Labour's plans for DWP state pensions, triple lock and 'mandatory' retirement age

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Following Labour’s landslide victory in the general election the new government will now look to implement their vision for the country.

Ahead of the election, new Prime Minister Sir Keir Starmer outlined the party’s plans once in power in their manifesto titled ‘Change’. The manifesto covers policy on issues including benefits, defence, housing and the cost of living crisis.

Among the plans outlined in the manifesto is what the Labour Party intend to do with pensions – including a new ‘mandatory’ retirement age for some politicians.

READ MORE:They’ve been told change is coming – but locals aren’t convinced

For the changes to become law they would need to be approved in Parliament. Here are the key points on pensions from Labour”s manifesto:

Increase investment from pension funds and review

According to the manifesto Labour will look to increase investment from pension funds in UK markets. Reforms will be introduced to ensure ‘workplace pension schemes take advantage of consolidation and scale’. Labour will also undertake a review to see what steps are needed to improve pension outcomes.

The manifesto says: “We will adopt reforms to ensure that workplace pension schemes take advantage of consolidation and scale, to deliver better returns for UKsavers and greater productive investment for UK PLC. We will also undertake a review of the pensions landscape to consider what further steps are needed to improve pension outcomes and increase investment in UK markets.”

Changes to Mineworkers’ Pension Scheme

Labour will implement changes which will affect those on the Mineworkers’ Pension Scheme – a pension scheme for miners which sees the government entitled to half the surplus cash.

In the manifesto, the party say: “Labour will end the injustice of the Mineworkers’ Pension Scheme. We will review the unfair surplus arrangements and transfer the Investment Reserve Fund back to members, so that the mineworkers who powered our country receive a fairer pension.”

Retain triple lock

Labour has pledged to retain the triple lock for state pensions. This means the annual pension increase in April each year will either match the rate of inflation, average earnings or 2.5% – whichever is highest

In the manifesto, Labour say: “Our system of state, private, and workplace pensions provide the basis for security in retirement. Labour will retain the triple lock for the state pension. We will also adopt reforms to workplace pensions to deliver better outcomes for UK savers and pensioners. Our pensions review will consider what further steps are needed to improve security in retirement, as well as to increase productive investment in the UK economy.”

Mandatory retirement age in House of Lords

While not a change that will impact the majority of people, Labour has pledged to introduce a mandatory retirement age to the House of Lords, as part of its plans to ‘modernise’ the chamber. It would mean that at the end of the Parliament which a member reaches 80 years of age, they will be required to retire from the House of Lords.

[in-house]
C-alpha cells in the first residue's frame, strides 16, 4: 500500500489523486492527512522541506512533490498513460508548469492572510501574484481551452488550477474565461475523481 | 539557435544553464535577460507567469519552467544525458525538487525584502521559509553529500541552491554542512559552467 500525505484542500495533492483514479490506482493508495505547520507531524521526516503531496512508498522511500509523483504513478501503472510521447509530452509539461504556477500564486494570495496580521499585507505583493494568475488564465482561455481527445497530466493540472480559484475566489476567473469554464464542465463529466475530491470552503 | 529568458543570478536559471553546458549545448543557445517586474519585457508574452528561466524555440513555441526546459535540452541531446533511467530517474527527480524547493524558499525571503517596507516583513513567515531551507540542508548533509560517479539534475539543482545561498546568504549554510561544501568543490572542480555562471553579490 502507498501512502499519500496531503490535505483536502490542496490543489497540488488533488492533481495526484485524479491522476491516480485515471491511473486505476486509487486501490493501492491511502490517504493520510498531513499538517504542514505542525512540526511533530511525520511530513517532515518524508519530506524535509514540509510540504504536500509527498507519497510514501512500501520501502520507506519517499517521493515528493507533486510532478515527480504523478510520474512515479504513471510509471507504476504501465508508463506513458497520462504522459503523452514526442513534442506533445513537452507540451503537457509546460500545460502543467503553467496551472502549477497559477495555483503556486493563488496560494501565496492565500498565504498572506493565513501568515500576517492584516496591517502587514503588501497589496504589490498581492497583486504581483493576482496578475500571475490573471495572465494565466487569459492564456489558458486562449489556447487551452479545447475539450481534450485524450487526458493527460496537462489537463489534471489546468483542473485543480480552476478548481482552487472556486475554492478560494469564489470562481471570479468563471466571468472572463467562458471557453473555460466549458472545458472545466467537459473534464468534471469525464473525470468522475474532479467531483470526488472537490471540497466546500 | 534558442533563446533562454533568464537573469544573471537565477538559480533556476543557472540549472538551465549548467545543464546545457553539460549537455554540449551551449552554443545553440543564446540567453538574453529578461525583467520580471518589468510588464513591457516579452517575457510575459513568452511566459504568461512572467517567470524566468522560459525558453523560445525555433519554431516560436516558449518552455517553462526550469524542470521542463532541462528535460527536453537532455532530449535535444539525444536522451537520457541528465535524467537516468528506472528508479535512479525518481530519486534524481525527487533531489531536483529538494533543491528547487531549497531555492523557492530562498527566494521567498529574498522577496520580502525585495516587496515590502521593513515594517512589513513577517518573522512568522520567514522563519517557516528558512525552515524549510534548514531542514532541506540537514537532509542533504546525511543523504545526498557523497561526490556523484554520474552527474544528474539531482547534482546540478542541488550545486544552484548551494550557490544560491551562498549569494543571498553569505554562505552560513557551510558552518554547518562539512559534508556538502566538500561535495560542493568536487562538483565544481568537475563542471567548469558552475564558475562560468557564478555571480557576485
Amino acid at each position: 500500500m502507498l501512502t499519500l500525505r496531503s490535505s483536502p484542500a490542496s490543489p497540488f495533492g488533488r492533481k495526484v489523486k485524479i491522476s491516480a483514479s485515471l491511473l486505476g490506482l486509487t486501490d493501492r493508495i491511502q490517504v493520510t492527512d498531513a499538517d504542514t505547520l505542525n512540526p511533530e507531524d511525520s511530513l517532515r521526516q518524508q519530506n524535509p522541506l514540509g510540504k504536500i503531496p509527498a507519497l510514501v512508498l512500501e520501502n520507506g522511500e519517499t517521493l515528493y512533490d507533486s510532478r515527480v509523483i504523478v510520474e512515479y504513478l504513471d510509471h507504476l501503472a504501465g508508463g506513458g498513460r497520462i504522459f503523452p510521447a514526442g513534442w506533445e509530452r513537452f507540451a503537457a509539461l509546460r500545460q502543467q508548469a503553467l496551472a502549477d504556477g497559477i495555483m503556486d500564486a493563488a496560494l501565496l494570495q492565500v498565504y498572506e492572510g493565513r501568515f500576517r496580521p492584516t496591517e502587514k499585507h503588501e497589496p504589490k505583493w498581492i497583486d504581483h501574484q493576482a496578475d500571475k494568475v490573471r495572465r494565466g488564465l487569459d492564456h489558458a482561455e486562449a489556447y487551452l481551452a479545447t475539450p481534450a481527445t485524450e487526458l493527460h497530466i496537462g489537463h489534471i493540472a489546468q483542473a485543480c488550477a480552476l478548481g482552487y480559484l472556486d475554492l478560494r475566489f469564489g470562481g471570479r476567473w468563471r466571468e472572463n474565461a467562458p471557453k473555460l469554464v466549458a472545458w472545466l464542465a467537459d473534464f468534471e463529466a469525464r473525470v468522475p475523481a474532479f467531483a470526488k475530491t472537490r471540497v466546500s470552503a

Other changes for the House include the removal of the right of hereditary peers to sit and vote in the House of Lords.

The manifesto says: “Although Labour recognises the good work of many peers who scrutinise the government and improve the quality of legislation passed in Parliament, reform is long overdue and essential. Too many peers do not play a proper role in our democracy.

“Hereditary peers remain indefensible. And because appointments are for life, the second chamber of Parliament has become too big.”

Speaking in her first speech, new Chancellor Rachel Reeves said: “We will work closely with our national, regional and local leaders to power growth in every part of Britain.

“And we will turn our attention to the pensions system, to drive investment in homegrown businesses and deliver greater returns to pension savers.

“I know the voters’ trust cannot be repaid through slogans or gimmicks – only through action, only through delivery.

“The Treasury I lead is proceeding on that basis.”

Patrick Heath-Lay, chief executive of People’s Partnership, which provides the People’s Pension, said Labour face a key challenge on day one of government.

Discussin Labour’s pension plans, he said: “I hope that Labour’s pensions review will help revitalise the consensus that drove forward the success of automatic enrolment and create a roadmap for the future.”

He added: “There are also ‘day one’ challenges for the new ministerial team. The pensions dashboard programme (an initiative which will eventually enable people to see all their pensions in one place online) is making progress, but ministers must address key project documents which still require approval, and this must happen quickly if larger schemes are to connect to the dashboards’ infrastructure in April.”